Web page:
And my favorite child is my youngest. Thank you for asking. [Laughs.]

What have you done in Naples—any favorite restaurants?

Usually one of the days I take my crew out, and I remember they took us out the first few times. They had a boat ride that was catered.

The last three times I’ve been there, it’s Sea Salt. Now I’m kind of stuck at that restaurant—I love it so much. I went for lunch and dinner last year. I love the chef and love the food. … He’s super-talented and so is his team, their hospitality and their service.

How did you discover it in the first place?

Someone had taken us there. They said, “Oh, you got to try this restaurant.”

Would you say it’s your favorite restaurant in Naples?

It definitely is it.

What are your favorite things to eat when you’re in town?

Just seafood. The seafood is off-the-hook there. There’s great little delis and gelato shops. Lots of great little businesses.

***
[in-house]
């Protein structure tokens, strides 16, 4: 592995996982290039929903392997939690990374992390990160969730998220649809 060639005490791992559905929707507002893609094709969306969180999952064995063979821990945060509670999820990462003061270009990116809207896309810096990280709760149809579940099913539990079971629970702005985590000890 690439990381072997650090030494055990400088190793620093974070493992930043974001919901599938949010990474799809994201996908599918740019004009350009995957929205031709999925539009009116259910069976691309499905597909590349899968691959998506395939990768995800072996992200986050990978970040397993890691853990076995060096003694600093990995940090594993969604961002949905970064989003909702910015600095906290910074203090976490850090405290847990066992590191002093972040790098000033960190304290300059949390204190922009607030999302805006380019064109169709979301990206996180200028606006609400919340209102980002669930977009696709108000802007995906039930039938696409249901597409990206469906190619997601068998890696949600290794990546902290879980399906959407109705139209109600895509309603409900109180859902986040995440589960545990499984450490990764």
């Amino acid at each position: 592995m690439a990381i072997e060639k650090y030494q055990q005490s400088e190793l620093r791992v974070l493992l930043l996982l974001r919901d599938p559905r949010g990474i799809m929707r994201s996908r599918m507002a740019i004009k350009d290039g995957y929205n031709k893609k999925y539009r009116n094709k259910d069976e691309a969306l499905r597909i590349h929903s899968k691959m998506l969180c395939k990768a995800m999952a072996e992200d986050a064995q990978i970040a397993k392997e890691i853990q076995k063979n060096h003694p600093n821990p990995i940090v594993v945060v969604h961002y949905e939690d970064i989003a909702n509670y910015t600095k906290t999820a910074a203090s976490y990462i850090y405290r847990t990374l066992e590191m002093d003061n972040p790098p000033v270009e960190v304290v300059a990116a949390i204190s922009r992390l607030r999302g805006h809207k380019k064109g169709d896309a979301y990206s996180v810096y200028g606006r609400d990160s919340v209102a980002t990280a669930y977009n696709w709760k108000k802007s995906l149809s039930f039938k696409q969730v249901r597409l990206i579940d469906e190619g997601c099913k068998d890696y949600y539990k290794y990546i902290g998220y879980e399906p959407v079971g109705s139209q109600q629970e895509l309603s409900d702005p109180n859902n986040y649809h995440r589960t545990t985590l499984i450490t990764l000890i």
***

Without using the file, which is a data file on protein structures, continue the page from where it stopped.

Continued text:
I think the seafood is just great there. The whole pompano and the whole branzino. The red fish, the snappers, all that Gulf seafood.

Do you ever participate in the auction?

I haven’t bought one, but I’ve been part of being auctioned off for a dinner at home—we’ve done kitchen tables at Tru, our chef’s table as part of the auction prizes. I try to do as many events as I can. It also has a personal connection when you have a friendship with a chef. I just did an event with Michael Symon in Cleveland for cancer; it has a profound effect and it has a different meaning when the cause means something. You want to engage in chef-driven and smaller charity events. 

What was most challenging part of your career?